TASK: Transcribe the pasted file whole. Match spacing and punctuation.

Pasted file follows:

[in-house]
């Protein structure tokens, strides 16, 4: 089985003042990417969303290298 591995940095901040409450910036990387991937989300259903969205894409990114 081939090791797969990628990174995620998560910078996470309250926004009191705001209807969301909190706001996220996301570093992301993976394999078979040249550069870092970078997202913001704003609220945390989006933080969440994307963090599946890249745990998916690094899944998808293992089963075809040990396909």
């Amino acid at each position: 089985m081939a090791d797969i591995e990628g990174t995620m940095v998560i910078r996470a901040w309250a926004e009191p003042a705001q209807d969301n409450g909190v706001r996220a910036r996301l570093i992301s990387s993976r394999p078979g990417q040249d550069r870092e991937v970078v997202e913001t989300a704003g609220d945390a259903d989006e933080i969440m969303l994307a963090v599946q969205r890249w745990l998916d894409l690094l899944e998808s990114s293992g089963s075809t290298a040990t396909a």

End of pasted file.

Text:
[in-house]
């Protein structure tokens, strides 16, 4: 089985003042990417969303290298 591995940095901040409450910036990387991937989300259903969205894409990114 081939090791797969990628990174995620998560910078996470309250926004009191705001209807969301909190706001996220996301570093992301993976394999078979040249550069870092970078997202913001704003609220945390989006933080969440994307963090599946890249745990998916690094899944998808293992089963075809040990396909």
């Amino acid at each position: 089985m081939a090791d797969i591995e990628g990174t995620m940095v998560i910078r996470a901040w309250a926004e009191p003042a705001q209807d969301n409450g909190v706001r996220a910036r996301l570093i992301s990387s993976r394999p078979g990417q040249d550069r870092e991937v970078v997202e913001t989300a704003g609220d945390a259903d989006e933080i969440m969303l994307a963090v599946q969205r890249w745990l998916d894409l690094l899944e998808s990114s293992g089963s075809t290298a040990t396909a």